Wednesday, February 24, 2021

#Review - The Invisible Woman by Erika Robuck #Historical #Contemporary #Women

Series: Standalone
Format: Paperback, 368 pages
Release Date: February 9, 2021
Publisher: Berkley Books
Source: Publisher
Genre: Historical / Contemporary Women

Based on the remarkable true story of an American woman who defied the odds to become the most dangerous Allied spy in France during World War II, comes a gripping historical novel about strength, humanity, and bravery from the bestselling author of Hemingway’s Girl.

March 1944. Virginia Hall wasn’t like the other young society women back home in Baltimore—she never wanted the debutante ball or silk gloves. Instead, she traded a safe life for adventure in Europe, and when her beloved second home is thrust into the dark days of war, she leaps in headfirst.

Once she’s recruited as an Allied spy, subverting the Nazis becomes her calling. But even the most cunning agent can be bested, and in wartime trusting the wrong person can prove fatal. Virginia is haunted every day by the betrayal that ravaged her first operation, and will do everything in her power to avenge the brave people she lost.

While her future is anything but certain, this time more than ever Virginia knows that failure is not an option. Especially when she discovers what—and whom—she’s truly protecting.

 

 The Invisible Woman, by author Erika Robuck, is the story about one of America's best female spies: Virginia Hall. This is the first time anyone has written a novel about Virginia Hall, the Baltimore woman first rejected from the US Foreign service because an injury left her with one leg, who went on to become a secret agent who helped change the course of the war. This story takes place between 1926 and 1948. Virginia Hall was a true hero who was credited with doing extraordinary things during her career. Virginia was a brilliant woman who became quite adept at being a spy.

Virginia was a diplomat when World War II broke out and the Nazis invaded France. After escaping to Britain, she later posed as a reporter before America entered the war. But thanks to her prosthetic leg, she almost didn’t get a chance to prove her mettle to her supervisors. Thanks to Vera Atkins, as well as William Donovan, Virginia was given a chance to work with the SOE and OSS. (Special Operations Executive (SOE) and the OSS (Office of Strategic Services). On July 16, 1940, British Prime Minister Winston Churchill appointed a civilian, Hugh Dalton, to be SOE's political master and then promptly ordered him to 'set Europe ablaze!'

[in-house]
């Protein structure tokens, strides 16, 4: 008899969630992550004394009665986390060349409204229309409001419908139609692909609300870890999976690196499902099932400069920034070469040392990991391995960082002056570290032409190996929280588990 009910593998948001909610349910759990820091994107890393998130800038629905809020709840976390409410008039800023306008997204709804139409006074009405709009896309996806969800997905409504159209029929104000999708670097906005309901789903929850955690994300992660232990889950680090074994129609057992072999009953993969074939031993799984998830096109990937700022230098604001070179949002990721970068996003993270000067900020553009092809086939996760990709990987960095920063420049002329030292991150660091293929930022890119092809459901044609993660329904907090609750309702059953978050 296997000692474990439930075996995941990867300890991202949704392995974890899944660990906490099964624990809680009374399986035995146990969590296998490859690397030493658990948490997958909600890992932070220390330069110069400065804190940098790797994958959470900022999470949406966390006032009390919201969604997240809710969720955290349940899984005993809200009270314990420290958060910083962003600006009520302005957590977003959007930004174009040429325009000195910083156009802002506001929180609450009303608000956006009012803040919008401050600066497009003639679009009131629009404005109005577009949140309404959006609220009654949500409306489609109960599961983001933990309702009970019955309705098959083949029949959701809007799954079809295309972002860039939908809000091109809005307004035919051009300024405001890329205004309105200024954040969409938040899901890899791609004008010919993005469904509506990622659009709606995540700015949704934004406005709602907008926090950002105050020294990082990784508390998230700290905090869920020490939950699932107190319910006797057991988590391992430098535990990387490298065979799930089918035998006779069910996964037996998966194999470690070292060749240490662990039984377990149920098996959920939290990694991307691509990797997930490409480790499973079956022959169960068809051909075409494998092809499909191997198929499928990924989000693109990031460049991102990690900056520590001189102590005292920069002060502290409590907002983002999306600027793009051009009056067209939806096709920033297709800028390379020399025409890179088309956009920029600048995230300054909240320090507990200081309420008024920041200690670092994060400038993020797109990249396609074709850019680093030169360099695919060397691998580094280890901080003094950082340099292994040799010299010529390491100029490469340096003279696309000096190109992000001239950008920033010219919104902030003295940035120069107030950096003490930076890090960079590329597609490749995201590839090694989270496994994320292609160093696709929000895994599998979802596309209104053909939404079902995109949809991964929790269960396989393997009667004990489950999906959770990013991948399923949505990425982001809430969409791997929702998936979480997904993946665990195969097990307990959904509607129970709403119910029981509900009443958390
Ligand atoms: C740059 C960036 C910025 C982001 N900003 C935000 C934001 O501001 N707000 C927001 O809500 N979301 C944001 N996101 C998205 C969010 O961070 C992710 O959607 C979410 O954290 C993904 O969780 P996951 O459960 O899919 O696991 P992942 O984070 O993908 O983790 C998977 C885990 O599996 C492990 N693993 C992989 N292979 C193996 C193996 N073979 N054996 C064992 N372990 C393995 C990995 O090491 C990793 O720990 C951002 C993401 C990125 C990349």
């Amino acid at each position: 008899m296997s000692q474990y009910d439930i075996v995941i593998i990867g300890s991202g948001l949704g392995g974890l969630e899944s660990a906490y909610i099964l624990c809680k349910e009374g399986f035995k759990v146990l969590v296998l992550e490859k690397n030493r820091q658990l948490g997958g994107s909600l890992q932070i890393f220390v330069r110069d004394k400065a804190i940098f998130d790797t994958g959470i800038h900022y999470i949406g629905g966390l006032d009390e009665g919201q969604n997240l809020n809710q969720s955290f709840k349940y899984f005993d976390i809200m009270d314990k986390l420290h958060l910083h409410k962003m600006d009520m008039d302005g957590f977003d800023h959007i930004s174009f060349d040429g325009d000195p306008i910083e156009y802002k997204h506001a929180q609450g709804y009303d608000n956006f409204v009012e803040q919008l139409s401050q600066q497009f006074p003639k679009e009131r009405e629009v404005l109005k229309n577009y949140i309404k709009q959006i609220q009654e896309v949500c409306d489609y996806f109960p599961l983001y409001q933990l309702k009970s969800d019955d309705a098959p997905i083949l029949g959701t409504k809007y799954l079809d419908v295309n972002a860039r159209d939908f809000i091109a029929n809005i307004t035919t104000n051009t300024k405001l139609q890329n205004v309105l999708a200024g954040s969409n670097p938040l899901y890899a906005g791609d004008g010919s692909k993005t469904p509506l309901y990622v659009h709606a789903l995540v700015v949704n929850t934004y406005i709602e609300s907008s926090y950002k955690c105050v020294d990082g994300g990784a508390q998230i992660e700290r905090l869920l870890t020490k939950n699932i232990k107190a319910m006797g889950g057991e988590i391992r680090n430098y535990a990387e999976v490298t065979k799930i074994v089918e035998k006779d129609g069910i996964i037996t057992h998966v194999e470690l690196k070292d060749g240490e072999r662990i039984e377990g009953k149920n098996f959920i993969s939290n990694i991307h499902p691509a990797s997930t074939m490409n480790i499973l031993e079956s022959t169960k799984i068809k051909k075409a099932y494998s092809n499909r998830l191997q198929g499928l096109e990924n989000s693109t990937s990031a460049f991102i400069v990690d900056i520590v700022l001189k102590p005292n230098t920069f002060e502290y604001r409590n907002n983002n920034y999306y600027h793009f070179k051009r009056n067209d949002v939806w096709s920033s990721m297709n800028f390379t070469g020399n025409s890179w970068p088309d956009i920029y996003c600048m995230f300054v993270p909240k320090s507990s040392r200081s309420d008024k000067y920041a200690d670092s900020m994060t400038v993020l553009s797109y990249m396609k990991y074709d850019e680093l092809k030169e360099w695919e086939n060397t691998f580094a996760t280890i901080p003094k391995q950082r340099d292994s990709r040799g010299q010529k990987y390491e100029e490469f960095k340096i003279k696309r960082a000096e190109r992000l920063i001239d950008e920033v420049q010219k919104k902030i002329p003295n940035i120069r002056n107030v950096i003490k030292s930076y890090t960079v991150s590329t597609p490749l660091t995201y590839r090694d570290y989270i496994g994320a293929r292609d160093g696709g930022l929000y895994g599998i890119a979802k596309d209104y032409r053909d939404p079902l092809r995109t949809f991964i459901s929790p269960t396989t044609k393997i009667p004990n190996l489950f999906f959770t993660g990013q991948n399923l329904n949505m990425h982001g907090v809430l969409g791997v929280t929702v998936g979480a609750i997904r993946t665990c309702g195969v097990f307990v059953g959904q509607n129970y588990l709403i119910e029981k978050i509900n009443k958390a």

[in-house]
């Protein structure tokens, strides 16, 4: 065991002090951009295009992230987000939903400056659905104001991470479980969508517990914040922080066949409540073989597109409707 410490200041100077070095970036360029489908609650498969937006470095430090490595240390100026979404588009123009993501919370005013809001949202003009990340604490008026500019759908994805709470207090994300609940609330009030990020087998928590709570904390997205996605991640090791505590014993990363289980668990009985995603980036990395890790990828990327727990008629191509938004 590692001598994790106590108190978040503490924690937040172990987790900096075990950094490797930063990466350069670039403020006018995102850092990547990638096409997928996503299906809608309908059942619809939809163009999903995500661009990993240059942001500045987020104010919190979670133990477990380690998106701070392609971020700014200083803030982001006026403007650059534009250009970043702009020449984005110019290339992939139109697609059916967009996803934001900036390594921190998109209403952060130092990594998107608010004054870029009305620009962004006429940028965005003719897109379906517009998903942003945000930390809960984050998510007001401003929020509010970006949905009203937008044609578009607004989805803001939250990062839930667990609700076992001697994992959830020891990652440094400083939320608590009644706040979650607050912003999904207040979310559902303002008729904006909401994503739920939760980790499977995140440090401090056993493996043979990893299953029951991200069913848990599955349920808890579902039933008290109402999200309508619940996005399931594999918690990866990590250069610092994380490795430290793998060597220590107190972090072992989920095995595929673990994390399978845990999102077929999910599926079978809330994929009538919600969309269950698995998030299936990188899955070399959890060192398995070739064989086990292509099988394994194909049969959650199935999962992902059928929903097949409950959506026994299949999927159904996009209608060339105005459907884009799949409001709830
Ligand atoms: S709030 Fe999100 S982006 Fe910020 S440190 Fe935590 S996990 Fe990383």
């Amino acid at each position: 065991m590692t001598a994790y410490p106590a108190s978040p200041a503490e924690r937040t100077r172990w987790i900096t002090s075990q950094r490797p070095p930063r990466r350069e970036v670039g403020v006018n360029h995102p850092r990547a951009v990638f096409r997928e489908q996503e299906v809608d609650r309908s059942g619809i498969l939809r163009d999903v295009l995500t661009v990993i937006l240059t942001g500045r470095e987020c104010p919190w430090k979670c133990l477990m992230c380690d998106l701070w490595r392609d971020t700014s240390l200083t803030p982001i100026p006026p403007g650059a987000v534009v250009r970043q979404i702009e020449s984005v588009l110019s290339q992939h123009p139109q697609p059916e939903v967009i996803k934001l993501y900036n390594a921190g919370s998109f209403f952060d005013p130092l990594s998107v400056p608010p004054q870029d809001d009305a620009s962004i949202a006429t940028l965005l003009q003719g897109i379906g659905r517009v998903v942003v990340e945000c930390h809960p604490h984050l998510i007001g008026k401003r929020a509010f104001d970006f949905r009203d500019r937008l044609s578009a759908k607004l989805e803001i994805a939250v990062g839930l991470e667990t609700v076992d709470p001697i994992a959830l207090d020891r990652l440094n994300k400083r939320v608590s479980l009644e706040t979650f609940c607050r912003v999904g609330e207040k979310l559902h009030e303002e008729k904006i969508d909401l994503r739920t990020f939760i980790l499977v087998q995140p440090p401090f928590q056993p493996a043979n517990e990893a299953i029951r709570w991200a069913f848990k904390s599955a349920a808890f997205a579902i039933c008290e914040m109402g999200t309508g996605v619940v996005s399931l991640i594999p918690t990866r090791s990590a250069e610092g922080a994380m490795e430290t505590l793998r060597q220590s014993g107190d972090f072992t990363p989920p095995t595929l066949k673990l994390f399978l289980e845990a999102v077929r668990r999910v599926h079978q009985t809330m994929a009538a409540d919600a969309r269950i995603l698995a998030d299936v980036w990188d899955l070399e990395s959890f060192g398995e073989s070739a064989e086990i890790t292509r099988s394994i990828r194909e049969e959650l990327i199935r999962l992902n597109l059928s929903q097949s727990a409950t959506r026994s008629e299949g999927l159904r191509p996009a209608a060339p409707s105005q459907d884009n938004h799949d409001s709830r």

Bold words indeed from Churchill considering that SOE only had a few agents in the field and no effective wireless communications. The story begins on March 21, 1944. After a long delay, Virginia is returning to France to help the Maquis against the Nazis and their allies the Milice and preparing for what will eventually be D-Day, the invasion of Europe. The Milice fran├žaise (French Militia), generally called la Milice was a political paramilitary organization created on 30 January 1943 by the Vichy regime (with German aid) to help fight against the French Resistance during World War II.

You might say that they were even worse than the Nazi’s because they captured and killed their own people. Virginia knew there was a huge price on her head and if she’s captured, she will be executed, or worse. Virginia, who was 37 at the time, knew that she had 6 weeks to make a difference before her past, and the Germans caught up to her. She lasted for months. Disguised as an old woman, she moved around undetected through France assisting multiple groups of the Maquis. She is a 'pianist'. Communicating with HQ to set up drops of supplies under the full moon. She was a mentor for hundreds of young men who need direction.

She’s waiting for D-Day and the opportunity to overthrow the Nazis and liberate France. Her last mission to Lyons ended in failure after she was betrayed by someone she team trusted. Someone she’s willing to hunt down and may him pay for his actions. But she can’t afford to be betrayed again. Virginia’s mission is to find the Maquis before allies unleash Operation Overload. (Operation Overlord was the codename for the Battle of Normandy, the Allied operation that launched the successful invasion of German-occupied Western Europe during World War II. The operation was launched on 6 June 1944 with the Normandy landings.)

Virginia has been called a variety of names by those who wanted to get rid of her. Her compatriots in the French Resistance referred to her as La Dame Qui Boite, the lady who limps. The nickname was later uttered by the Gestapo in whispers about her successes against them. Virginia’s efforts to bring together a rag tag team of French rebels also had high probability of massive casualties. After all, the Nazi’s were out in force hunting the French resistance, and if Virginia were caught with them, she’d be the cherry on their cake as it were.

But if she can pull together, the allies just might find a way to free France and allow the allies to march towards Germany. Once you read The Invisible Woman, you will never forget her name. Virginia, code name Diane was the most formidable force within the (SOE/OSS and later the CIA. Tasked with conducting espionage, sabotage, and reconnaissance in Nazi infested France, Virginia became an expert in organizing resistance movements. Virginia’s unfaltering courage and self-sacrifice will be remembered once you finish the novel. 

 









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